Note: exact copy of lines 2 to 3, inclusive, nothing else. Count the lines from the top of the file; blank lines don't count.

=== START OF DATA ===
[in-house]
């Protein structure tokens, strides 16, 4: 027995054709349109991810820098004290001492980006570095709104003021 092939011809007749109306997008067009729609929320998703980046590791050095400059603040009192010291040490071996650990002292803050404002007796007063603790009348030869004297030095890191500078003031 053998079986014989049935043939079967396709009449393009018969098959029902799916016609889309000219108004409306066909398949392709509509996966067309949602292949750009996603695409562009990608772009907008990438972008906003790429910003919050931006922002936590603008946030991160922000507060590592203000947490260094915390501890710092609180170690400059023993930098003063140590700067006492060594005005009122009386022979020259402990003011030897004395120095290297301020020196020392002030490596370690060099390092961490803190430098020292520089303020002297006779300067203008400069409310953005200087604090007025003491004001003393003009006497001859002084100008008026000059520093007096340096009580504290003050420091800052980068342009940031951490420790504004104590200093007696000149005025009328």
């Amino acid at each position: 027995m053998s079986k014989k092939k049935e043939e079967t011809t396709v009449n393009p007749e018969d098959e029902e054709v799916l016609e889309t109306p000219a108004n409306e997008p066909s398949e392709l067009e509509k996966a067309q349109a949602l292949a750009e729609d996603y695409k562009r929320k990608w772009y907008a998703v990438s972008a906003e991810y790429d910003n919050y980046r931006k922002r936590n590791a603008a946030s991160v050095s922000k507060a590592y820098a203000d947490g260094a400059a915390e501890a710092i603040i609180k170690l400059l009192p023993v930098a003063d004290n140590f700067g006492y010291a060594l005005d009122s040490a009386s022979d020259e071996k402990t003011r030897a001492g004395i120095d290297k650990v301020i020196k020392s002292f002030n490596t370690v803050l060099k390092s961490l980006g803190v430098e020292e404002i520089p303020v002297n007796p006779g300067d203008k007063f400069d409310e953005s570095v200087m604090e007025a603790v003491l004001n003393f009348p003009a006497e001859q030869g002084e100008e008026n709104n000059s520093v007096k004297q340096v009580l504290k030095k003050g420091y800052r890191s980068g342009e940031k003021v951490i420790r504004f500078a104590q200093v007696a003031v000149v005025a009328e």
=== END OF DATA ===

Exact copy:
């Protein structure tokens, strides 16, 4: 027995054709349109991810820098004290001492980006570095709104003021 092939011809007749109306997008067009729609929320998703980046590791050095400059603040009192010291040490071996650990002292803050404002007796007063603790009348030869004297030095890191500078003031 053998079986014989049935043939079967396709009449393009018969098959029902799916016609889309000219108004409306066909398949392709509509996966067309949602292949750009996603695409562009990608772009907008990438972008906003790429910003919050931006922002936590603008946030991160922000507060590592203000947490260094915390501890710092609180170690400059023993930098003063140590700067006492060594005005009122009386022979020259402990003011030897004395120095290297301020020196020392002030490596370690060099390092961490803190430098020292520089303020002297006779300067203008400069409310953005200087604090007025003491004001003393003009006497001859002084100008008026000059520093007096340096009580504290003050420091800052980068342009940031951490420790504004104590200093007696000149005025009328």
């Amino acid at each position: 027995m053998s079986k014989k092939k049935e043939e079967t011809t396709v009449n393009p007749e018969d098959e029902e054709v799916l016609e889309t109306p000219a108004n409306e997008p066909s398949e392709l067009e509509k996966a067309q349109a949602l292949a750009e729609d996603y695409k562009r929320k990608w772009y907008a998703v990438s972008a906003e991810y790429d910003n919050y980046r931006k922002r936590n590791a603008a946030s991160v050095s922000k507060a590592y820098a203000d947490g260094a400059a915390e501890a710092i603040i609180k170690l400059l009192p023993v930098a003063d004290n140590f700067g006492y010291a060594l005005d009122s040490a009386s022979d020259e071996k402990t003011r030897a001492g004395i120095d290297k650990v301020i020196k020392s002292f002030n490596t370690v803050l060099k390092s961490l980006g803190v430098e020292e404002i520089p303020v002297n007796p006779g300067d203008k007063f400069d409310e953005s570095v200087m604090e007025a603790v003491l004001n003393f009348p003009a006497e001859q030869g002084e100008e008026n709104n000059s520093v007096k004297q340096v009580l504290k030095k003050g420091y800052r890191s980068g342009e940031k003021v951490i420790r504004f500078a104590q200093v007696a003031v000149v005025a009328e």